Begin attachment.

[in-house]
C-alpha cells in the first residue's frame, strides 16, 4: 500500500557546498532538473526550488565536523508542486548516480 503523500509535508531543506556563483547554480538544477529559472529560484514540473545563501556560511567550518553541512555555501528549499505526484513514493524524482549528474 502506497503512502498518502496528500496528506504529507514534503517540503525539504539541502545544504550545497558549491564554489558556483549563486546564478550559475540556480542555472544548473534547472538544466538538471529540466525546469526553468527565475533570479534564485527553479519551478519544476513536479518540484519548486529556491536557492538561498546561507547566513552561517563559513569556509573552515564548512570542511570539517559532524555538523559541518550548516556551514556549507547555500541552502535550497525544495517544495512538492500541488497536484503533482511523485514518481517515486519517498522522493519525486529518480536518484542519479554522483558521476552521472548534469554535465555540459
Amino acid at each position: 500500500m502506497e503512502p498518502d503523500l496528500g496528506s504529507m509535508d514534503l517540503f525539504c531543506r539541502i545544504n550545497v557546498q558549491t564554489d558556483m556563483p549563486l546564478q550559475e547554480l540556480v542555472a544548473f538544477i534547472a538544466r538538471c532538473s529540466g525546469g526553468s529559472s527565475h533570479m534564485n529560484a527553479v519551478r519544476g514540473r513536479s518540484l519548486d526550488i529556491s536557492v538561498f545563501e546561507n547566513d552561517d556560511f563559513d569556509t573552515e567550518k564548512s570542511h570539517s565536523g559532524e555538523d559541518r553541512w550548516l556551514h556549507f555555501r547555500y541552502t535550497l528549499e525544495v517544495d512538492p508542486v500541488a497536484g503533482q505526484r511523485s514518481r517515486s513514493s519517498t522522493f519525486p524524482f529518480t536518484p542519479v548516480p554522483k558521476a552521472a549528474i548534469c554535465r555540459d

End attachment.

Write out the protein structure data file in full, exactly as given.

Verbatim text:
[in-house]
C-alpha cells in the first residue's frame, strides 16, 4: 500500500557546498532538473526550488565536523508542486548516480 503523500509535508531543506556563483547554480538544477529559472529560484514540473545563501556560511567550518553541512555555501528549499505526484513514493524524482549528474 502506497503512502498518502496528500496528506504529507514534503517540503525539504539541502545544504550545497558549491564554489558556483549563486546564478550559475540556480542555472544548473534547472538544466538538471529540466525546469526553468527565475533570479534564485527553479519551478519544476513536479518540484519548486529556491536557492538561498546561507547566513552561517563559513569556509573552515564548512570542511570539517559532524555538523559541518550548516556551514556549507547555500541552502535550497525544495517544495512538492500541488497536484503533482511523485514518481517515486519517498522522493519525486529518480536518484542519479554522483558521476552521472548534469554535465555540459
Amino acid at each position: 500500500m502506497e503512502p498518502d503523500l496528500g496528506s504529507m509535508d514534503l517540503f525539504c531543506r539541502i545544504n550545497v557546498q558549491t564554489d558556483m556563483p549563486l546564478q550559475e547554480l540556480v542555472a544548473f538544477i534547472a538544466r538538471c532538473s529540466g525546469g526553468s529559472s527565475h533570479m534564485n529560484a527553479v519551478r519544476g514540473r513536479s518540484l519548486d526550488i529556491s536557492v538561498f545563501e546561507n547566513d552561517d556560511f563559513d569556509t573552515e567550518k564548512s570542511h570539517s565536523g559532524e555538523d559541518r553541512w550548516l556551514h556549507f555555501r547555500y541552502t535550497l528549499e525544495v517544495d512538492p508542486v500541488a497536484g503533482q505526484r511523485s514518481r517515486s513514493s519517498t522522493f519525486p524524482f529518480t536518484p542519479v548516480p554522483k558521476a552521472a549528474i548534469c554535465r555540459d